Your belongings kept in storage units are covered by standard insurance policies through personal property coverage. Personal property coverage offers protection for most of your things when they are stolen or damaged due to specific perils.
Furniture, appliances, electronics and more are typically covered by this insurance. Some high-value items, like firearms and jewelry, have limited coverage. Perils that are commonly covered include lightning, fire, hail, theft and smoke damage.
The amount of coverage you need will depend on how many things you own and how much their value is. It can also be wise to get scheduled personal property coverage to increase your limits.
Your belongings in storage units are insured by most homeowners insurance policies. Make sure to check the standard personal property coverage included in your policy to know the value of the items it can cover. It’s also smart to note the covered perils and exact items insured by your policy.
In this article:
When Does Homeowners Insurance Cover Items in Storage Units?
Your belongings in storage units are covered by personal property coverage when they are damaged or lost because of theft, fire and other specified perils. These items can also be insured through scheduled personal property coverage.
- If items have been stolen from the storage unit
- If there has been a fire in the storage facility and your unit has been affected
Personal property coverage specifies the kinds of items and events that it can cover. This depends on the limit of your policy and the value of the item. For example, if a piece of artwork worth $2,000 has been stolen from the storage unit and the limit for high-value items is only $1,500, your insurance will not be able to fully cover the artwork’s value. However, adding scheduled personal property coverage can increase your limits.
When Doesn’t Homeowners Insurance Cover Items in Storage Units?
Since home insurance policies provide a specific list of items and perils insured by personal property coverage, anything outside of this list may not be covered. Here are common instances where damage or loss of your things in storage units can’t be insured by your homeowners insurance policy:
- If your things have been damaged by a flood or other uncovered event on the storage unit’s premises
- If the cause of the item’s loss is your actions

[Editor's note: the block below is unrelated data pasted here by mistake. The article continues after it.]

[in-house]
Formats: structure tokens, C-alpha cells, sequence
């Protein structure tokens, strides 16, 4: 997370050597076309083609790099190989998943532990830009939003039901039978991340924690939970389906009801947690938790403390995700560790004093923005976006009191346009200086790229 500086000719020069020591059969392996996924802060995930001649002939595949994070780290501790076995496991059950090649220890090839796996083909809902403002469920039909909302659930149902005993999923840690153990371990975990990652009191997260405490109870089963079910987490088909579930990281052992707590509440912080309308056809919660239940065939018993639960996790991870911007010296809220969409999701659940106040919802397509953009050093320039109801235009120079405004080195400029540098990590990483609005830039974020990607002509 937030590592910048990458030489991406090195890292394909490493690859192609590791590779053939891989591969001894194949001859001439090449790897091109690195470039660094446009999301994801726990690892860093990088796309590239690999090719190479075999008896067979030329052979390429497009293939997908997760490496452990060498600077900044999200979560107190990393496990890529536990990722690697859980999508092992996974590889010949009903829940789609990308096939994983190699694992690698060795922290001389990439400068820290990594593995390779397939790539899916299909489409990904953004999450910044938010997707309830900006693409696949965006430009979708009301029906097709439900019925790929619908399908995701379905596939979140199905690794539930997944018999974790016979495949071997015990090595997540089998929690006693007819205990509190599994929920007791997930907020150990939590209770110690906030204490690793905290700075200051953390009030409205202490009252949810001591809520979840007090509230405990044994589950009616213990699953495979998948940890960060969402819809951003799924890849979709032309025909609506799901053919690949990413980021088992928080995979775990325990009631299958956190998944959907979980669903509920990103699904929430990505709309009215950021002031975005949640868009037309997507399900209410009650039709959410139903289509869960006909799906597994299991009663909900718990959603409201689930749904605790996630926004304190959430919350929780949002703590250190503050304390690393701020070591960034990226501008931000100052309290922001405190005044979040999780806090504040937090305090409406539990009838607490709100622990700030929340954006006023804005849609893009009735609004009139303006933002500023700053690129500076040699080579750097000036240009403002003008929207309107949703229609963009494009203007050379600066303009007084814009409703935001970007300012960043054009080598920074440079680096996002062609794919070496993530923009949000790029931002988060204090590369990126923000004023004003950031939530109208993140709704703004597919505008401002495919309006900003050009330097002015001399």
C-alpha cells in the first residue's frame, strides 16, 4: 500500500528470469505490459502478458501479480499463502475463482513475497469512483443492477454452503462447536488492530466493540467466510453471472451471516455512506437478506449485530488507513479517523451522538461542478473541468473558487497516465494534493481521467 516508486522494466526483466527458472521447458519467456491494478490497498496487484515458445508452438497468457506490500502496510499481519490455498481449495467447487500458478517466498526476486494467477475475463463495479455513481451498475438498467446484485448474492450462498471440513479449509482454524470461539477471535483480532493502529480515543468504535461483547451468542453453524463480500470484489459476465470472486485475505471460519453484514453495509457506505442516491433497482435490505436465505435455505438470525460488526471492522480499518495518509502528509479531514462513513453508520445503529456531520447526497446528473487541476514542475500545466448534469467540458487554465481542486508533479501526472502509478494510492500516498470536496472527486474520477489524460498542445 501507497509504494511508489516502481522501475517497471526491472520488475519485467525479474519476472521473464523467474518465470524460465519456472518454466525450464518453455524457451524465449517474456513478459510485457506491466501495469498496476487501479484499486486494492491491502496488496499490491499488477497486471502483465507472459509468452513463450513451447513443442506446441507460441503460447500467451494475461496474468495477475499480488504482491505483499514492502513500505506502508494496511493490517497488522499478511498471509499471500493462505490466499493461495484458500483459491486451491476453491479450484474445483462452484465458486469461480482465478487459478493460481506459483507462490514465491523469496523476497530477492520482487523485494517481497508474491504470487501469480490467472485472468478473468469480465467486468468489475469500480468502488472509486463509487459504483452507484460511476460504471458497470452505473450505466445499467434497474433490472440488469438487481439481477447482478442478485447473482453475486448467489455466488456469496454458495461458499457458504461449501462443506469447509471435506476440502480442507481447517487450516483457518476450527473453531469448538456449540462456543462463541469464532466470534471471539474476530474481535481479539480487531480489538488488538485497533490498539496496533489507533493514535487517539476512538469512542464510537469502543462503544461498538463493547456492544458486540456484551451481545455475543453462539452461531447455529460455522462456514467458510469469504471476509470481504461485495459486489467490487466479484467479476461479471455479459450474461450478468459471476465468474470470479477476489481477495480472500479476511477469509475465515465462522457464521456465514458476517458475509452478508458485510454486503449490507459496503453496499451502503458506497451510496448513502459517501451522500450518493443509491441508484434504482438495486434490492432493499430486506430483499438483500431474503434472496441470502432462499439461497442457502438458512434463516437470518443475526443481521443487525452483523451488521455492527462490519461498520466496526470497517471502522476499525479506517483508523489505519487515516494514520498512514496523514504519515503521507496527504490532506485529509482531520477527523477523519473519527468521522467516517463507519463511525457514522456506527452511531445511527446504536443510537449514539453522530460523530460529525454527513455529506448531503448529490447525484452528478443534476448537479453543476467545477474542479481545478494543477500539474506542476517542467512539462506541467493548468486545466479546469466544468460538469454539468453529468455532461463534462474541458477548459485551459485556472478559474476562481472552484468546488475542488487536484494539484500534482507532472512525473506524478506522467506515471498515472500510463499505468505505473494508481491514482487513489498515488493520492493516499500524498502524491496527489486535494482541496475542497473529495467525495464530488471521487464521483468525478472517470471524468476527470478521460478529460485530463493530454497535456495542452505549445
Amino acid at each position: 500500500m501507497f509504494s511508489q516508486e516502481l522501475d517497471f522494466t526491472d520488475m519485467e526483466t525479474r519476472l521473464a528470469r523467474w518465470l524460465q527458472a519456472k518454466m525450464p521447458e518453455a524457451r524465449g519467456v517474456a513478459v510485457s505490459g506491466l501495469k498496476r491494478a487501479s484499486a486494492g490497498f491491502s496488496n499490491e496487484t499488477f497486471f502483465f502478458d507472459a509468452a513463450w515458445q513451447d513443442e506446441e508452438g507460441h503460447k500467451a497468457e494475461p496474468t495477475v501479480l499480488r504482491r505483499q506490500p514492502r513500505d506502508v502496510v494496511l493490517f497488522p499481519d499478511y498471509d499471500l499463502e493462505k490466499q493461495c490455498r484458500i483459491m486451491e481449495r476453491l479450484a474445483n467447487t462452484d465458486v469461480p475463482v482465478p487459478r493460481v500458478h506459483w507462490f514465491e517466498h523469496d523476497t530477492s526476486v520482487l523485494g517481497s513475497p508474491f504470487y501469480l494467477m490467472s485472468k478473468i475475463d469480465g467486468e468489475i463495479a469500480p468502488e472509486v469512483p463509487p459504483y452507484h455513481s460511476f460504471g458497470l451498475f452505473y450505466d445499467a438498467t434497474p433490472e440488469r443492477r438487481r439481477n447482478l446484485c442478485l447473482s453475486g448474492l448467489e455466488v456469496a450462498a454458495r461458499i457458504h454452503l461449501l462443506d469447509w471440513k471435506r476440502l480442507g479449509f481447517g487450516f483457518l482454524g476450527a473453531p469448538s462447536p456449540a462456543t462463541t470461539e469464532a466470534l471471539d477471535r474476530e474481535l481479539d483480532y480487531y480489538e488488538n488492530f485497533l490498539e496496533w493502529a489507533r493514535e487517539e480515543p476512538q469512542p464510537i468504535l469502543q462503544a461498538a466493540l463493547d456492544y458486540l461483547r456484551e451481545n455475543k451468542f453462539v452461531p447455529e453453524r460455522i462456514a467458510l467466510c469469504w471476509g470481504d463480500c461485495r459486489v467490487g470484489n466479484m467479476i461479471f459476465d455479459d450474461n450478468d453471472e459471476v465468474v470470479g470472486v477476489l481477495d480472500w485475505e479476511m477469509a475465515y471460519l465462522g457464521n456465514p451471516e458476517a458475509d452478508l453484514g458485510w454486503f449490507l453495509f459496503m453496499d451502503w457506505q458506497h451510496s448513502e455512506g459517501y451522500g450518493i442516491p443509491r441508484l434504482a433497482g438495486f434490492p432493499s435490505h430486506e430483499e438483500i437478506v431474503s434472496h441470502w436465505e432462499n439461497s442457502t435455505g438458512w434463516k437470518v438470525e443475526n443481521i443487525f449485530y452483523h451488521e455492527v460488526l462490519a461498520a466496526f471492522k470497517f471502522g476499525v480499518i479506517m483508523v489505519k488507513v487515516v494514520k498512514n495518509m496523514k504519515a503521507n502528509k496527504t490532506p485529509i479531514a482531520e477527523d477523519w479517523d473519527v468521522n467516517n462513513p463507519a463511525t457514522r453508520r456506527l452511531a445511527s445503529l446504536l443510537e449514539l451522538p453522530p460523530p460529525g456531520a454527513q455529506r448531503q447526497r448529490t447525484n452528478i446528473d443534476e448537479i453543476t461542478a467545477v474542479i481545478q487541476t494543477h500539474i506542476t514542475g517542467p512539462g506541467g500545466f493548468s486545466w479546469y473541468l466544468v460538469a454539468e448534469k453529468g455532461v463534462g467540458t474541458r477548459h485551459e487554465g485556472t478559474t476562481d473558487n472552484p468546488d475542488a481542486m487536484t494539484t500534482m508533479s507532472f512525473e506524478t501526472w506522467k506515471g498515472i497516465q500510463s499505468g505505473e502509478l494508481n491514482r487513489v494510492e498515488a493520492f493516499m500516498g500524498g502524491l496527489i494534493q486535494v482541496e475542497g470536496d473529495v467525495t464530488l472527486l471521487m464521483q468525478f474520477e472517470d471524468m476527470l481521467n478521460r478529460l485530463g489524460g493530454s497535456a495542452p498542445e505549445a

How to Protect Your Items in Storage Units
Although you have an extra level of protection with your homeowners insurance, avoiding any unwanted incidents is always better. Thinking ahead and ensuring your things are safe can keep your items in storage units intact. Below are tips you can use to protect your stored items from damage or theft.
Make Sure the Key is Safe
Keeping your storage key secured is one of the best ways to avoid theft. You can lock or hide it somewhere only you know. If you entrust it to someone, ensure that the person is someone you know well.
Choose a Unit on the Higher Level
Because floods are not a covered accident, it’s best to choose a unit that is a bit elevated. This tip is especially useful when you have items that are easily damaged by water. For example, if you want to keep your stamp collection in a bank’s storage unit, consider choosing a spot that’s farthest from the floor.
Pack Your Things Properly
It’s easier to keep track of your things when they are organized and packed properly. You can categorize them in boxes and close them securely. This way, it will be easy for you to notice if one of them has been opened without your permission.
Where to Buy Homeowners Insurance
Most insurance companies, like State Farm and Hippo, offer homeowners insurance that includes personal property coverage. You can also compare insurance companies to get the best rates.
Homeowners insurance costs $175 per month on average. The price of your policy depends on how much personal property you own. MoneyGeek’s personal property calculator below can give you an estimate of the amount of coverage you might need.
About Mark Fitzpatrick
- Insurance Information Institute. "What Is Covered by Standard Homeowners Insurance?." Accessed May 24, 2022.